As shown in Table 1, when the measurement function is a nonlinear sine function, (5) and (6) produce large errors. In other words, (5) and (6) hold only if the linearization conditions (7) and (8) are satisfied. The nonlinearity of the measurement functions may exist in some realistic problems, especially in the estimation of model parameters. In the EnKF framework, the parameter estimation is typically processed by defining the parameter as a special or specific system state. This causes the measurement function mapping the observation of real system states to the parameter space to be nonlinear.

Mathematically, a good solution for this issue is to reformulate the Kalman gain. As shown by (9) in AT09, the Kalman gain can be expressed as
i1520-0469-66-11-3501-e9
Here, is defined as the error between the noisy observation and its prediction, given by = yth(xtb). Equation (9) avoids the use of the Jacobian while retaining consistency and accuracy, which allows strong nonlinear measurement functions such as the parameter estimates of strongly nonlinear Lorenz ’63 and Lorenz ’96 models (Ambadan and Tang 2009b, manuscript submitted to Nonlinear Processes Geosci.).

3. Reference benchmark used in compariso

The general focus of AT09 was to introduce the SPKFs to the atmospheric assimilation community. The SPKF concepts were originally derived by Julier et al. 1995 and subsequently developed by many researchers, as mentioned in AT09. The so-called SPKF and its square root variants were originated in the signal-processing community. The SPKF is based on a deterministic sampling approach, whereas EnKF is based on random sampling of ensembles. The essential difference between SPKF and EnKF is the perturbation for generating ensembles and the formulation of Kalman gain. As an early introductory work, AT09 performed two basic SPKF filters: an unscented Kalman filter and a central-difference Kalman filter. For the sake of comparison in the same line, we chose the standard EnKF rather than some recently developed derivatives of EnKF such as the local ensemble transform Kalman filter (Hunt et al. 2007) or ensemble square root filters (Tippett et al. 2003). Note that the Lorenz ’63 experimental settings were very similar to those in Evensen (1997).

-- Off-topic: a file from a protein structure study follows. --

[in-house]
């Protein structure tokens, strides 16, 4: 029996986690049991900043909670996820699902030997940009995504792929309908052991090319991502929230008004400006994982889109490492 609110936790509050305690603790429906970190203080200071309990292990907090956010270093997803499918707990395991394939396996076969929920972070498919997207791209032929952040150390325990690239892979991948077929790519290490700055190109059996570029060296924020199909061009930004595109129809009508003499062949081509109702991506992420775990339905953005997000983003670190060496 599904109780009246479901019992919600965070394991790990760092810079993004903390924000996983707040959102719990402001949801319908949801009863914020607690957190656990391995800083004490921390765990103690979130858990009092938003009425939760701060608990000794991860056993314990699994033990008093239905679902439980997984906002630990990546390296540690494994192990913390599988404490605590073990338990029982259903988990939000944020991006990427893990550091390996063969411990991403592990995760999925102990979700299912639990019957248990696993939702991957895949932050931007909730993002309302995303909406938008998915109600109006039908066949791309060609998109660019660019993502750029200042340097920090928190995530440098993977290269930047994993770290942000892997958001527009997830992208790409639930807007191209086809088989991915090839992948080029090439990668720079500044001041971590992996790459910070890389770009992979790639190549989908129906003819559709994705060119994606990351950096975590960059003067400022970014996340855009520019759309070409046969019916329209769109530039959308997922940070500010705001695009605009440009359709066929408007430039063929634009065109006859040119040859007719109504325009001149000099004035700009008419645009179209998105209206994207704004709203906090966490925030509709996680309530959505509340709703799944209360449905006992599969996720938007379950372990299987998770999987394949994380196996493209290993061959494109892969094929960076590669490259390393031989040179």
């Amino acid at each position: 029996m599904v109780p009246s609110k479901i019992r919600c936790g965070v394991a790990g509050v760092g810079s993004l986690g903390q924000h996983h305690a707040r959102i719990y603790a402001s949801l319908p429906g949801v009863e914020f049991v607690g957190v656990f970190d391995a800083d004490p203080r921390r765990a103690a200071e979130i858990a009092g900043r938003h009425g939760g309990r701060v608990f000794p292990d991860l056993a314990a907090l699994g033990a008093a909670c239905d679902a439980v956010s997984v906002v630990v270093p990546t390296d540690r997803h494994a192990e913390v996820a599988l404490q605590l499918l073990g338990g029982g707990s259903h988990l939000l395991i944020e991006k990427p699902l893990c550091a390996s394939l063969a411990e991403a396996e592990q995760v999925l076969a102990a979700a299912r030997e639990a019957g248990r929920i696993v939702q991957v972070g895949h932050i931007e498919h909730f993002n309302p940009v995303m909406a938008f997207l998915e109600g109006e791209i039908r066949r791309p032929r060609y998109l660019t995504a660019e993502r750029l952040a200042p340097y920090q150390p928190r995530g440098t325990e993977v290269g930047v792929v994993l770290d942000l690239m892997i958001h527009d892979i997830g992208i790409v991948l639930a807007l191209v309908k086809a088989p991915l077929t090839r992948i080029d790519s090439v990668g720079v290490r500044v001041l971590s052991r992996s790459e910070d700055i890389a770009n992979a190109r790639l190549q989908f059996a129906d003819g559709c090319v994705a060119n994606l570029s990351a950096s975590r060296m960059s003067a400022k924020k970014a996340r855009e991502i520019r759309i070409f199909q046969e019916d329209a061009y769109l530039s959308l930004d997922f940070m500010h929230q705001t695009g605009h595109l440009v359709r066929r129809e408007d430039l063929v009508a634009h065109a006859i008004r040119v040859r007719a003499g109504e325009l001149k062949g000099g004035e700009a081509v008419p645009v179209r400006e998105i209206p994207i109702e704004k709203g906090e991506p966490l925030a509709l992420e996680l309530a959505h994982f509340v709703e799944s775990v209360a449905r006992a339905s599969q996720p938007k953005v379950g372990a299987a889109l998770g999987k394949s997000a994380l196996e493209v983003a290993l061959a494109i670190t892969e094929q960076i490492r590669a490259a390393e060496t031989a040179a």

We agree with H09 that these state-of-the-art EnKFs can effectively improve the assimilation analysis. Our motivation in AT09 was to bring SPKF to the attention of the atmospheric assimilation community, leading to further development and application of SPKF in the field of atmospheric assimilation. It might be more appropriate to compare a state-of-the-art EnKF, as mentioned in H09, with a similar SPKF, which is being pursued.

4. Conclusions

In the current EnKF formulation, the measurement function is implicitly assumed to be linear or locally linearized. The direct application of nonlinear measurement operators in the current EnKF formulation, as proposed in Houtekamer and Mitchell (2001) and Hamill (2006), is actually an implicit linearization through ensemble members. In some cases, the implicit linearization of nonlinear operators might lead to large errors of Kalman gain. An alternative treatment of nonlinear measurement function is to reformulate the Kalman gain used in SPKF as presented in AT09.

We agree with H09 that state-of-the-art EnKFs can lead to better assimilation analysis than the standard EnKF used in AT09. However, we think a parallel comparison between EnKF and SPKF in the same line, as performed in AT09, should be allowed. We expect a comparison between a state-of-the-art EnKF and a state-of-the-art SPKF in the near future.

REFERENCES

  • Ambadan, J. T., , and Y. Tang, 2009a: Sigma-point Kalman filter data assimilation methods for strongly nonlinear systems. J. Atmos. Sci., 66 , 261285.

    • Search Google Scholar
    • Export Citation
  • Evensen, G., 1997: Advanced data assimilation for strongly nonlinear dynamics. Mon. Wea. Rev., 125 , 13421354.

  • Hamill, T. M., 2006: Ensemble-based atmospheric data assimilation. Predictability of Weather and Climate, T. N. Palmer and R. Hagedorn, Eds., Cambridge University Press, 124–156.

    • Search Google Scholar
    • Export Citation
  • Hamill, T. M., , J. S. Whitaker, , J. L. Anderson, , and C. Snyder, 2009: Comments on “Sigma-point Kalman filter data assimilation methods for strongly nonlinear systems”. J. Atmos. Sci., 66 , 34983500.

    • Search Google Scholar
    • Export Citation
  • Houtekamer, P. L., , and H. L. Mitchell, 2001: A sequential ensemble Kalman filter for atmospheric data assimilation. Mon. Wea. Rev., 129 , 123137.

    • Search Google Scholar
    • Export Citation
  • Hunt, B. R., , E. J. Kostelich, , and I. Szunyogh, 2007: Efficient data assimilation for spatiotemporal chaos: A local ensemble transform Kalman filter. Physica D, 230 , 112126.

    • Search Google Scholar
    • Export Citation
  • Julier, S., , J. Uhlmann, , and H. Durrant-Whyte, 1995: A new approach for filtering nonlinear systems. Proc. American Control Conf., Seattle, WA, IEEE, 1628–1632.

    • Search Google Scholar
    • Export Citation
  • Tippett, M. K., , J. L. Anderson, , C. H. Bishop, , T. M. Hamill, , and J. S. Whitaker, 2003: Ensemble square-root filters. Mon. Wea. Rev., 131 , 14851490.

    • Search Google Scholar
    • Export Citation

Table 1.

Comparison between left- and right-hand sides (LHS and RHS) of (5) and (6).

Table 1.